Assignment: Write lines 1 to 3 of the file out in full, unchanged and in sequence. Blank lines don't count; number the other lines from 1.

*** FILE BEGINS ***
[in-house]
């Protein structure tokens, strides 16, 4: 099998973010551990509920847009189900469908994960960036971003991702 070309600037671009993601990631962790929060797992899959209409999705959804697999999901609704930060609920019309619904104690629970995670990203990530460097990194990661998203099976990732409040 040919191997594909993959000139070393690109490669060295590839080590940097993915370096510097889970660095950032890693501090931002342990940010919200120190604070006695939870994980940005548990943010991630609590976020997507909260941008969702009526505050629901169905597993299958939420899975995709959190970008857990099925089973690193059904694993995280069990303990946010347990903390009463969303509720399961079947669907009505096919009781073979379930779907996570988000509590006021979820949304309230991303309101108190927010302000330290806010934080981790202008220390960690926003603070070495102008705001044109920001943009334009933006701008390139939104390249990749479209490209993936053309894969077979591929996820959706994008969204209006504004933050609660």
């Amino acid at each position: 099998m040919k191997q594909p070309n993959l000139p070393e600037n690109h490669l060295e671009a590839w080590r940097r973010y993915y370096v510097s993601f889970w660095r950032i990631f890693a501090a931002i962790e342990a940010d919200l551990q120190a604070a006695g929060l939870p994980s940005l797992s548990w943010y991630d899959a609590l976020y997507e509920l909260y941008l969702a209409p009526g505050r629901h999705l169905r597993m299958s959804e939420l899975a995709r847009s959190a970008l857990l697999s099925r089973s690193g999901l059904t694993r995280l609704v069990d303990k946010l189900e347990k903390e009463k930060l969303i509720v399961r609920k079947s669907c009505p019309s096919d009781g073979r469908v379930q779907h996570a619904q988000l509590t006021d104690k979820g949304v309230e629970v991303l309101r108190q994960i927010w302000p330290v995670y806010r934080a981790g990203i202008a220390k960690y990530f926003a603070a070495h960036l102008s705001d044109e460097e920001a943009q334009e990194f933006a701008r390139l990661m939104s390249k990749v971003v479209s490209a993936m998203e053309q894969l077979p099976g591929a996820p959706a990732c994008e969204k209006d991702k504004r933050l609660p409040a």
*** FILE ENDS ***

[in-house]
């Protein structure tokens, strides 16, 4: 099998973010551990509920847009189900469908994960960036971003991702 070309600037671009993601990631962790929060797992899959209409999705959804697999999901609704930060609920019309619904104690629970995670990203990530460097990194990661998203099976990732409040 040919191997594909993959000139070393690109490669060295590839080590940097993915370096510097889970660095950032890693501090931002342990940010919200120190604070006695939870994980940005548990943010991630609590976020997507909260941008969702009526505050629901169905597993299958939420899975995709959190970008857990099925089973690193059904694993995280069990303990946010347990903390009463969303509720399961079947669907009505096919009781073979379930779907996570988000509590006021979820949304309230991303309101108190927010302000330290806010934080981790202008220390960690926003603070070495102008705001044109920001943009334009933006701008390139939104390249990749479209490209993936053309894969077979591929996820959706994008969204209006504004933050609660």
């Amino acid at each position: 099998m040919k191997q594909p070309n993959l000139p070393e600037n690109h490669l060295e671009a590839w080590r940097r973010y993915y370096v510097s993601f889970w660095r950032i990631f890693a501090a931002i962790e342990a940010d919200l551990q120190a604070a006695g929060l939870p994980s940005l797992s548990w943010y991630d899959a609590l976020y997507e509920l909260y941008l969702a209409p009526g505050r629901h999705l169905r597993m299958s959804e939420l899975a995709r847009s959190a970008l857990l697999s099925r089973s690193g999901l059904t694993r995280l609704v069990d303990k946010l189900e347990k903390e009463k930060l969303i509720v399961r609920k079947s669907c009505p019309s096919d009781g073979r469908v379930q779907h996570a619904q988000l509590t006021d104690k979820g949304v309230e629970v991303l309101r108190q994960i927010w302000p330290v995670y806010r934080a981790g990203i202008a220390k960690y990530f926003a603070a070495h960036l102008s705001d044109e460097e920001a943009q334009e990194f933006a701008r390139l990661m939104s390249k990749v971003v479209s490209a993936m998203e053309q894969l077979p099976g591929a996820p959706a990732c994008e969204k209006d991702k504004r933050l609660p409040a």